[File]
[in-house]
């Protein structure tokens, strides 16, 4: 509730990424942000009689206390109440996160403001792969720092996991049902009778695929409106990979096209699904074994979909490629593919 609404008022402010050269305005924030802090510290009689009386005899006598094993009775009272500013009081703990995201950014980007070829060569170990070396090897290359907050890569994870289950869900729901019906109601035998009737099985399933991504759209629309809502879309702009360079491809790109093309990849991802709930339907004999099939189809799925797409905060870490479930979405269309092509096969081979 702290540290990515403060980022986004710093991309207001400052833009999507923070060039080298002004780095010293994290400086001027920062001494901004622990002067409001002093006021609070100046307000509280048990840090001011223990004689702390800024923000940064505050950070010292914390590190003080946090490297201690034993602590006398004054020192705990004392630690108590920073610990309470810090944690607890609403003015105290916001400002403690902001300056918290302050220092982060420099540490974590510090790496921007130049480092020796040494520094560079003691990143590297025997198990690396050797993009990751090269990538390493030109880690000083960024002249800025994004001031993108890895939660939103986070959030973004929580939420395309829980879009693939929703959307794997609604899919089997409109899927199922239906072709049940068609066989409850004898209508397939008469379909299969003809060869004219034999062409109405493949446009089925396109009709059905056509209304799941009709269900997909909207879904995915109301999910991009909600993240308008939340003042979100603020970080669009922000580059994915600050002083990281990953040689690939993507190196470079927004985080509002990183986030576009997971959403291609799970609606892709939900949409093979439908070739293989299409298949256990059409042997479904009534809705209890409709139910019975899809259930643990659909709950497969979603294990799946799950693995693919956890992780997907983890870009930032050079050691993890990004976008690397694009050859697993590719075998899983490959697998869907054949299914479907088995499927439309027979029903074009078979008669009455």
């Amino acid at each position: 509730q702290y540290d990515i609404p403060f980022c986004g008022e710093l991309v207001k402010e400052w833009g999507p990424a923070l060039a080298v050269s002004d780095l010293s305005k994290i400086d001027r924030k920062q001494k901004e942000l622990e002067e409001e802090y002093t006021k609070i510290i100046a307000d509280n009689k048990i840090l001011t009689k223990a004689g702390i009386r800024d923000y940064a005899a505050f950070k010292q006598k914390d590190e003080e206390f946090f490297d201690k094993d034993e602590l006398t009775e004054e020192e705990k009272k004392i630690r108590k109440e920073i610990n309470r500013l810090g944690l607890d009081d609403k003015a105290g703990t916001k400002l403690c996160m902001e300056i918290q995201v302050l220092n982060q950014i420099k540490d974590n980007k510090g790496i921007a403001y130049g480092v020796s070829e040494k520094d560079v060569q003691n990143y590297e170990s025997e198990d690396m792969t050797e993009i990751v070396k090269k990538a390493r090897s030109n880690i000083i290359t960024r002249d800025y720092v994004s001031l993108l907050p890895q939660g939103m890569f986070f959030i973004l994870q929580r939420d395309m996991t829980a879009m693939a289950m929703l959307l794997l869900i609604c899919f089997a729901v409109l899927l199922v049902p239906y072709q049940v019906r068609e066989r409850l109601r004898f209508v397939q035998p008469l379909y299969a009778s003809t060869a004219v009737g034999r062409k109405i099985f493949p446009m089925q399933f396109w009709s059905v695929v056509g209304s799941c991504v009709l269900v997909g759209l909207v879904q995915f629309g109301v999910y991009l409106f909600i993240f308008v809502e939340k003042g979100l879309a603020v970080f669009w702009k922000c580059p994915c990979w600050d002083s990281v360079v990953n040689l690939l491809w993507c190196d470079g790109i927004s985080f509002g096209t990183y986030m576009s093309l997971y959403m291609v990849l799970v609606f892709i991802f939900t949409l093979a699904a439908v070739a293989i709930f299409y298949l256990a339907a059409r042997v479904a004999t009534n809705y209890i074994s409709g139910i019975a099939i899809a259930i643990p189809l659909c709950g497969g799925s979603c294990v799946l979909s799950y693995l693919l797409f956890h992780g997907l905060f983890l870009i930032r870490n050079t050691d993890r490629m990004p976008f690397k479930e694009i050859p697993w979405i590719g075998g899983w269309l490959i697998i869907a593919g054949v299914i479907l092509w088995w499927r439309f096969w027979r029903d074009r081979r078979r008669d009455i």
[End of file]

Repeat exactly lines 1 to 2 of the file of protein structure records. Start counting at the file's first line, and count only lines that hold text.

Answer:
[in-house]
């Protein structure tokens, strides 16, 4: 509730990424942000009689206390109440996160403001792969720092996991049902009778695929409106990979096209699904074994979909490629593919 609404008022402010050269305005924030802090510290009689009386005899006598094993009775009272500013009081703990995201950014980007070829060569170990070396090897290359907050890569994870289950869900729901019906109601035998009737099985399933991504759209629309809502879309702009360079491809790109093309990849991802709930339907004999099939189809799925797409905060870490479930979405269309092509096969081979 702290540290990515403060980022986004710093991309207001400052833009999507923070060039080298002004780095010293994290400086001027920062001494901004622990002067409001002093006021609070100046307000509280048990840090001011223990004689702390800024923000940064505050950070010292914390590190003080946090490297201690034993602590006398004054020192705990004392630690108590920073610990309470810090944690607890609403003015105290916001400002403690902001300056918290302050220092982060420099540490974590510090790496921007130049480092020796040494520094560079003691990143590297025997198990690396050797993009990751090269990538390493030109880690000083960024002249800025994004001031993108890895939660939103986070959030973004929580939420395309829980879009693939929703959307794997609604899919089997409109899927199922239906072709049940068609066989409850004898209508397939008469379909299969003809060869004219034999062409109405493949446009089925396109009709059905056509209304799941009709269900997909909207879904995915109301999910991009909600993240308008939340003042979100603020970080669009922000580059994915600050002083990281990953040689690939993507190196470079927004985080509002990183986030576009997971959403291609799970609606892709939900949409093979439908070739293989299409298949256990059409042997479904009534809705209890409709139910019975899809259930643990659909709950497969979603294990799946799950693995693919956890992780997907983890870009930032050079050691993890990004976008690397694009050859697993590719075998899983490959697998869907054949299914479907088995499927439309027979029903074009078979008669009455």